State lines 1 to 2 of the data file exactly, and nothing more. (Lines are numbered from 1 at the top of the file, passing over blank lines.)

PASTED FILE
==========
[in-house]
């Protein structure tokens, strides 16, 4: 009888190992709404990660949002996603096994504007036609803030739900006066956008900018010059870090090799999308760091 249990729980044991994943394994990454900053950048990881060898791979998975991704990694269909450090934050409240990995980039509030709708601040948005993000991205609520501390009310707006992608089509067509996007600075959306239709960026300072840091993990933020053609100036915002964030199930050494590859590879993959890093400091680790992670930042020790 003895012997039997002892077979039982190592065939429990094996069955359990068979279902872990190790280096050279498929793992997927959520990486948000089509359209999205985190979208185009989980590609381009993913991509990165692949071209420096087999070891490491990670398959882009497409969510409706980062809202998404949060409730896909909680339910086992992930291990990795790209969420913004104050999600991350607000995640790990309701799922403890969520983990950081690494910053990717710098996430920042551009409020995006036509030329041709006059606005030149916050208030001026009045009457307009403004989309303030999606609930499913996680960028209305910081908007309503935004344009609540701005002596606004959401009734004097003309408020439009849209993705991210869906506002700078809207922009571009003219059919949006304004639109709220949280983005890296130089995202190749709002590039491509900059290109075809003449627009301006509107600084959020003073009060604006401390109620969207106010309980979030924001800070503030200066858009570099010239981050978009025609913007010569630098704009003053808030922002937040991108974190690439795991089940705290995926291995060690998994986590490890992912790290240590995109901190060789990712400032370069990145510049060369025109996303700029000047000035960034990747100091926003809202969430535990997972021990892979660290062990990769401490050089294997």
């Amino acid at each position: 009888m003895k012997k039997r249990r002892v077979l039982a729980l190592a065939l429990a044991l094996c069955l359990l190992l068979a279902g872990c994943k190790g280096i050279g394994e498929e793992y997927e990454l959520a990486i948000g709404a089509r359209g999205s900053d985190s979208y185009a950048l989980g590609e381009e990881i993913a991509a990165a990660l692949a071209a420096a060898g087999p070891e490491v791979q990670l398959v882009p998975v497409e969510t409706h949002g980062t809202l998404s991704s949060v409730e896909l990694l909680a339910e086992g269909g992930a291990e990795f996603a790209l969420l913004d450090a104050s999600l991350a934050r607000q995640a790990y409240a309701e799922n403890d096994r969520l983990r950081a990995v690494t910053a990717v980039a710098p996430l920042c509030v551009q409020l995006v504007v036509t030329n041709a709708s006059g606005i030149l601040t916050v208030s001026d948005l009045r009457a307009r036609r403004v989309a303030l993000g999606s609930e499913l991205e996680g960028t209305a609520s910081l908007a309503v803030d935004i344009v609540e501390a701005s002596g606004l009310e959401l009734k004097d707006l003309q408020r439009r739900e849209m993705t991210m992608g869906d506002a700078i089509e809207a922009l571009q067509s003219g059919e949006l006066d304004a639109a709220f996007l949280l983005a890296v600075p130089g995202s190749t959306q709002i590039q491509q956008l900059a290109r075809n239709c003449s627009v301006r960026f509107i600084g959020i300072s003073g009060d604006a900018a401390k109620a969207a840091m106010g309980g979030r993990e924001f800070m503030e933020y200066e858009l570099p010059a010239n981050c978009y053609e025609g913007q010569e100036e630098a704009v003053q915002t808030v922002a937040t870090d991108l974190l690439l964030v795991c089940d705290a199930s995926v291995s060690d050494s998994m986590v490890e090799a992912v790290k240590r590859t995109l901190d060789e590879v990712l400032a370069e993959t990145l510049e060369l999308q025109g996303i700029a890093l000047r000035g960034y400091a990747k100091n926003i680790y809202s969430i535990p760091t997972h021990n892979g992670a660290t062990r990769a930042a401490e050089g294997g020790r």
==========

[in-house]
């Protein structure tokens, strides 16, 4: 009888190992709404990660949002996603096994504007036609803030739900006066956008900018010059870090090799999308760091 249990729980044991994943394994990454900053950048990881060898791979998975991704990694269909450090934050409240990995980039509030709708601040948005993000991205609520501390009310707006992608089509067509996007600075959306239709960026300072840091993990933020053609100036915002964030199930050494590859590879993959890093400091680790992670930042020790 003895012997039997002892077979039982190592065939429990094996069955359990068979279902872990190790280096050279498929793992997927959520990486948000089509359209999205985190979208185009989980590609381009993913991509990165692949071209420096087999070891490491990670398959882009497409969510409706980062809202998404949060409730896909909680339910086992992930291990990795790209969420913004104050999600991350607000995640790990309701799922403890969520983990950081690494910053990717710098996430920042551009409020995006036509030329041709006059606005030149916050208030001026009045009457307009403004989309303030999606609930499913996680960028209305910081908007309503935004344009609540701005002596606004959401009734004097003309408020439009849209993705991210869906506002700078809207922009571009003219059919949006304004639109709220949280983005890296130089995202190749709002590039491509900059290109075809003449627009301006509107600084959020003073009060604006401390109620969207106010309980979030924001800070503030200066858009570099010239981050978009025609913007010569630098704009003053808030922002937040991108974190690439795991089940705290995926291995060690998994986590490890992912790290240590995109901190060789990712400032370069990145510049060369025109996303700029000047000035960034990747100091926003809202969430535990997972021990892979660290062990990769401490050089294997």